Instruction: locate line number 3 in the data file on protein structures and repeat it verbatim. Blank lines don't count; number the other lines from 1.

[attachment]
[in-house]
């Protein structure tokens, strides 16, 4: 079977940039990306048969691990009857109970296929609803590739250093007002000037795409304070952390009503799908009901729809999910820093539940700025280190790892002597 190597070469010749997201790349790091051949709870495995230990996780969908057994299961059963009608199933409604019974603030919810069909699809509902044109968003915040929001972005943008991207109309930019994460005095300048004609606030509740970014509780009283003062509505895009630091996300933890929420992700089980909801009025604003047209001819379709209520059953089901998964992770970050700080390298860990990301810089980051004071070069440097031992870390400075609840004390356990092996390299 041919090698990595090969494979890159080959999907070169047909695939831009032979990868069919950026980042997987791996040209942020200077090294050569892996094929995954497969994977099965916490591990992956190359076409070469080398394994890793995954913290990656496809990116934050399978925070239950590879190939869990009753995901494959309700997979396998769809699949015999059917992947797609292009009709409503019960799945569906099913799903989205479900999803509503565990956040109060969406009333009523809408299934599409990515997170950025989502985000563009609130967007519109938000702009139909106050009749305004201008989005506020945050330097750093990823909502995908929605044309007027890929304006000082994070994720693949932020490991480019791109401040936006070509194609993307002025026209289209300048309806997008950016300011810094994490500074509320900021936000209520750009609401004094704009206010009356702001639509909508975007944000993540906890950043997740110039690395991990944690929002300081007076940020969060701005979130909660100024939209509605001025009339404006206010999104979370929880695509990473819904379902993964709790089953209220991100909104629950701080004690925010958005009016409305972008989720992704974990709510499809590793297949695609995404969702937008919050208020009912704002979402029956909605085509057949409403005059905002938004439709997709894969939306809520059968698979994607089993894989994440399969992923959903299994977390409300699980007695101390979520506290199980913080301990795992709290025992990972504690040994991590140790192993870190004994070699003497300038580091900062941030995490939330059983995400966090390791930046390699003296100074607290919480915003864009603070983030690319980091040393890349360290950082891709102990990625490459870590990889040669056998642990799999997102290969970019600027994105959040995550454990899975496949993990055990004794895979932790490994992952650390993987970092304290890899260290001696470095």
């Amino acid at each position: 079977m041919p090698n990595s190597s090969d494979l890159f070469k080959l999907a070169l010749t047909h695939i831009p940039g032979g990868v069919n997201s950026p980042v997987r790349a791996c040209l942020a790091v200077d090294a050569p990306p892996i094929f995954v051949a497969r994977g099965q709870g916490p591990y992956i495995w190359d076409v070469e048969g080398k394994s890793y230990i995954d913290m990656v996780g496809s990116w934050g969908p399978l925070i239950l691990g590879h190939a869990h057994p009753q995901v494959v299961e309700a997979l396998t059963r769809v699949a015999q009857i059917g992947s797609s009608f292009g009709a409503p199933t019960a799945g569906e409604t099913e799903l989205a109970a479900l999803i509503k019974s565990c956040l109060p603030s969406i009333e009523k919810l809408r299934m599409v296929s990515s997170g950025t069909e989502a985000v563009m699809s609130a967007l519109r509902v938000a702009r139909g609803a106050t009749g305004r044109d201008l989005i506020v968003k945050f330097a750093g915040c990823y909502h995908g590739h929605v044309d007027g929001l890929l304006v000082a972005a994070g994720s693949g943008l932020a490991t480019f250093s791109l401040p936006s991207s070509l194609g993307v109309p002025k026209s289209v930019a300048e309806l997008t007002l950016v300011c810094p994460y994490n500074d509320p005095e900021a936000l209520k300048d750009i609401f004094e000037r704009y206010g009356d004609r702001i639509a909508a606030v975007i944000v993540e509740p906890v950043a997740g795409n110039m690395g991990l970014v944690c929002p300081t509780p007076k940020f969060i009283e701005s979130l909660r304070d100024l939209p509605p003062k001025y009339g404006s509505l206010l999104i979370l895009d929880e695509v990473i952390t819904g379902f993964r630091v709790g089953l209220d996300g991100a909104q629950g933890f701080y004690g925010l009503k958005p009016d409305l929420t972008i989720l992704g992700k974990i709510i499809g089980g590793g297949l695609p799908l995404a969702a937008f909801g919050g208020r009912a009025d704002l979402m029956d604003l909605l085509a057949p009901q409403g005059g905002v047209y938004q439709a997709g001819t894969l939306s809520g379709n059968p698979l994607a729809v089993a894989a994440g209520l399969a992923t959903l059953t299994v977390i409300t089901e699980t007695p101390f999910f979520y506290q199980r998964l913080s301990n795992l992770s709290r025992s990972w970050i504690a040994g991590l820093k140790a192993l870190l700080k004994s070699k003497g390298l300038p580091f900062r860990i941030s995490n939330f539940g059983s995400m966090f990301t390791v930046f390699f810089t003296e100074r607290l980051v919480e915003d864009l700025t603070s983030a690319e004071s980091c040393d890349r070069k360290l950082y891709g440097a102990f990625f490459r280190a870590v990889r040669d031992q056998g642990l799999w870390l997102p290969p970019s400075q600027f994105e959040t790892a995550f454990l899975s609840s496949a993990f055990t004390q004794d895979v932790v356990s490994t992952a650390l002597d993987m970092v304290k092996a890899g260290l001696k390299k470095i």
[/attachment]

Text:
């Amino acid at each position: 079977m041919p090698n990595s190597s090969d494979l890159f070469k080959l999907a070169l010749t047909h695939i831009p940039g032979g990868v069919n997201s950026p980042v997987r790349a791996c040209l942020a790091v200077d090294a050569p990306p892996i094929f995954v051949a497969r994977g099965q709870g916490p591990y992956i495995w190359d076409v070469e048969g080398k394994s890793y230990i995954d913290m990656v996780g496809s990116w934050g969908p399978l925070i239950l691990g590879h190939a869990h057994p009753q995901v494959v299961e309700a997979l396998t059963r769809v699949a015999q009857i059917g992947s797609s009608f292009g009709a409503p199933t019960a799945g569906e409604t099913e799903l989205a109970a479900l999803i509503k019974s565990c956040l109060p603030s969406i009333e009523k919810l809408r299934m599409v296929s990515s997170g950025t069909e989502a985000v563009m699809s609130a967007l519109r509902v938000a702009r139909g609803a106050t009749g305004r044109d201008l989005i506020v968003k945050f330097a750093g915040c990823y909502h995908g590739h929605v044309d007027g929001l890929l304006v000082a972005a994070g994720s693949g943008l932020a490991t480019f250093s791109l401040p936006s991207s070509l194609g993307v109309p002025k026209s289209v930019a300048e309806l997008t007002l950016v300011c810094p994460y994490n500074d509320p005095e900021a936000l209520k300048d750009i609401f004094e000037r704009y206010g009356d004609r702001i639509a909508a606030v975007i944000v993540e509740p906890v950043a997740g795409n110039m690395g991990l970014v944690c929002p300081t509780p007076k940020f969060i009283e701005s979130l909660r304070d100024l939209p509605p003062k001025y009339g404006s509505l206010l999104i979370l895009d929880e695509v990473i952390t819904g379902f993964r630091v709790g089953l209220d996300g991100a909104q629950g933890f701080y004690g925010l009503k958005p009016d409305l929420t972008i989720l992704g992700k974990i709510i499809g089980g590793g297949l695609p799908l995404a969702a937008f909801g919050g208020r009912a009025d704002l979402m029956d604003l909605l085509a057949p009901q409403g005059g905002v047209y938004q439709a997709g001819t894969l939306s809520g379709n059968p698979l994607a729809v089993a894989a994440g209520l399969a992923t959903l059953t299994v977390i409300t089901e699980t007695p101390f999910f979520y506290q199980r998964l913080s301990n795992l992770s709290r025992s990972w970050i504690a040994g991590l820093k140790a192993l870190l700080k004994s070699k003497g390298l300038p580091f900062r860990i941030s995490n939330f539940g059983s995400m966090f990301t390791v930046f390699f810089t003296e100074r607290l980051v919480e915003d864009l700025t603070s983030a690319e004071s980091c040393d890349r070069k360290l950082y891709g440097a102990f990625f490459r280190a870590v990889r040669d031992q056998g642990l799999w870390l997102p290969p970019s400075q600027f994105e959040t790892a995550f454990l899975s609840s496949a993990f055990t004390q004794d895979v932790v356990s490994t992952a650390l002597d993987m970092v304290k092996a890899g260290l001696k390299k470095i």